While it’s true that teen depression seems to impact girls more often, teen boys certainly aren’t immune.
In fact, the mental health statistics surrounding teenagers might even be slightly skewed because many young men are afraid to admit they’re struggling. This is a problem when it comes to men and mental health, in general.
It’s easy for teenage boys to appear strong, cool, and confident. But many of them could already be struggling with mental health issues they don’t know how to deal with.
There are also certain risk factors that can increase the likelihood of depression in teen boys. Knowing some of these factors and paying attention to your teenager can make it easier to know when to get help.
Shifting Gender Roles and Equality
While women and young girls are still fighting for equality in many different ways, there are factors that have already changed for the better. High school sports and how girls are treated is increasingly coming to an equal playing field. This includes girls playing on boys’ sports teams, etc.
Most boys are okay with this, at least on the surface. But it can create different pressures that weren’t there before.
These shifting equality roles mean that boys need to learn the “new rules” of how things are going to be. This can cross over into their relationships with girls, too. It isn’t a bad thing, but it can feel overwhelming for a teenager.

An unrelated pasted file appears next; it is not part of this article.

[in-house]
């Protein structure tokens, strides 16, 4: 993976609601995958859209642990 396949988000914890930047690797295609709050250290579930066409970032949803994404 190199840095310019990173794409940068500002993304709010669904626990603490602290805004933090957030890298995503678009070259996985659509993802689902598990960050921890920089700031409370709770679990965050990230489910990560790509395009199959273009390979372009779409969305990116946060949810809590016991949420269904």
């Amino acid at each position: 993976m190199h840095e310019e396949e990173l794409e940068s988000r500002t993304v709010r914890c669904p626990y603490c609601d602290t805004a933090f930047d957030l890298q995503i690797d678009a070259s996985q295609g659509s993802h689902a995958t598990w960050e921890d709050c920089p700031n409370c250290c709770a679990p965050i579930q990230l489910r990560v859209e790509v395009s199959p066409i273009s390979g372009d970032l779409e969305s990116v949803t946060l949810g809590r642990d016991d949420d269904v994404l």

The Drive for Success
Things like college confusion and thoughts of the future can have a huge impact on older teenage boys. There are still stereotypes surrounding boys that suggest they need to be successful. They need to be breadwinners and have a powerful career.
Again, these might seem like outdated ideas. But, for many people, they are still a major part of western culture.
As teenage boys get into their later years of high school, the pressure of what to do with their futures only increases, which could leave them feeling uncertain, stressed, and anxious.
Perhaps the most powerful factor that increases the risk of teen depression in boys is their social life. Everything from bullying to the pressure of fitting in can play a factor in how teen boys feel. They might feel pressure to date or to explore their sexuality.
You’ll probably notice that word has come up several times throughout this piece—pressure. Boys and girls both face different pressures as teenagers. But boys also have the stigma-based responsibility to be “manly men.” As a result, many of them have a harder time expressing their feelings or emotions.
When those feelings have to stay bottled up, it becomes yet another factor that increases the risk of teen depression in boys.
How Can You Help Your Teenager?
Unfortunately, there isn’t much parents can do to change the pressures teenage boys face on a regular basis. But you can encourage your teen to open up about what they might be feeling.
Talking about feelings isn’t a sign of weakness, it’s a sign of strength. And it’s important for boys (and men) to recognize that.
You can make it easier for them by paying attention to some of the signs of a possible mental health issue. If they seem withdrawn, sad, anxious, or just aren’t acting like themselves, encourage a conversation.
If you’re worried your teenage boy might be dealing with depression, please don’t hesitate to contact me. They may not fully understand what they’re feeling. But the longer they go without any kind of treatment, the worse those feelings can become, which can lure them into things like alcohol or substance abuse, or even thoughts of self-harm.
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